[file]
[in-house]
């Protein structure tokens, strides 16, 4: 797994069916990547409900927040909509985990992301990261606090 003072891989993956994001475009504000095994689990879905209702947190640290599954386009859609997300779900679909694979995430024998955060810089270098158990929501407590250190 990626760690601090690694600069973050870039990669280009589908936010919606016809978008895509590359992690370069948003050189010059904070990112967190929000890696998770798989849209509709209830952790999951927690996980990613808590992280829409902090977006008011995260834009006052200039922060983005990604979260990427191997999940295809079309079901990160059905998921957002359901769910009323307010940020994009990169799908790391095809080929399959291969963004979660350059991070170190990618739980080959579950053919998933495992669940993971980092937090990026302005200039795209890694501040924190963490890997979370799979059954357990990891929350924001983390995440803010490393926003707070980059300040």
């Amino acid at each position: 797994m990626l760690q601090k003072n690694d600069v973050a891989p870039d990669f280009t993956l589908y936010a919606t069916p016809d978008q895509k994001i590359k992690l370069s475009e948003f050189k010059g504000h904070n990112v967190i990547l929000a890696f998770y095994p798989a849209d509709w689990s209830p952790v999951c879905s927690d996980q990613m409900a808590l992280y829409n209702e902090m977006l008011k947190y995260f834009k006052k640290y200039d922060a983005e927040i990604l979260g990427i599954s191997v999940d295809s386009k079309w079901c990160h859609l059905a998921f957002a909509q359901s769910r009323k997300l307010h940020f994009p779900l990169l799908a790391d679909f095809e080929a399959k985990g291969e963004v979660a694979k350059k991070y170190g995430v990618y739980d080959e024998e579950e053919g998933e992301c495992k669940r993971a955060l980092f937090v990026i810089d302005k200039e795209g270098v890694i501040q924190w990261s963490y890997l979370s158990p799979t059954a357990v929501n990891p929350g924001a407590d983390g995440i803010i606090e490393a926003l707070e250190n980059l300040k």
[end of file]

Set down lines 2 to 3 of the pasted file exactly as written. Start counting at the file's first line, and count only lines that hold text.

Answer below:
């Protein structure tokens, strides 16, 4: 797994069916990547409900927040909509985990992301990261606090 003072891989993956994001475009504000095994689990879905209702947190640290599954386009859609997300779900679909694979995430024998955060810089270098158990929501407590250190 990626760690601090690694600069973050870039990669280009589908936010919606016809978008895509590359992690370069948003050189010059904070990112967190929000890696998770798989849209509709209830952790999951927690996980990613808590992280829409902090977006008011995260834009006052200039922060983005990604979260990427191997999940295809079309079901990160059905998921957002359901769910009323307010940020994009990169799908790391095809080929399959291969963004979660350059991070170190990618739980080959579950053919998933495992669940993971980092937090990026302005200039795209890694501040924190963490890997979370799979059954357990990891929350924001983390995440803010490393926003707070980059300040």
């Amino acid at each position: 797994m990626l760690q601090k003072n690694d600069v973050a891989p870039d990669f280009t993956l589908y936010a919606t069916p016809d978008q895509k994001i590359k992690l370069s475009e948003f050189k010059g504000h904070n990112v967190i990547l929000a890696f998770y095994p798989a849209d509709w689990s209830p952790v999951c879905s927690d996980q990613m409900a808590l992280y829409n209702e902090m977006l008011k947190y995260f834009k006052k640290y200039d922060a983005e927040i990604l979260g990427i599954s191997v999940d295809s386009k079309w079901c990160h859609l059905a998921f957002a909509q359901s769910r009323k997300l307010h940020f994009p779900l990169l799908a790391d679909f095809e080929a399959k985990g291969e963004v979660a694979k350059k991070y170190g995430v990618y739980d080959e024998e579950e053919g998933e992301c495992k669940r993971a955060l980092f937090v990026i810089d302005k200039e795209g270098v890694i501040q924190w990261s963490y890997l979370s158990p799979t059954a357990v929501n990891p929350g924001a407590d983390g995440i803010i606090e490393a926003l707070e250190n980059l300040k």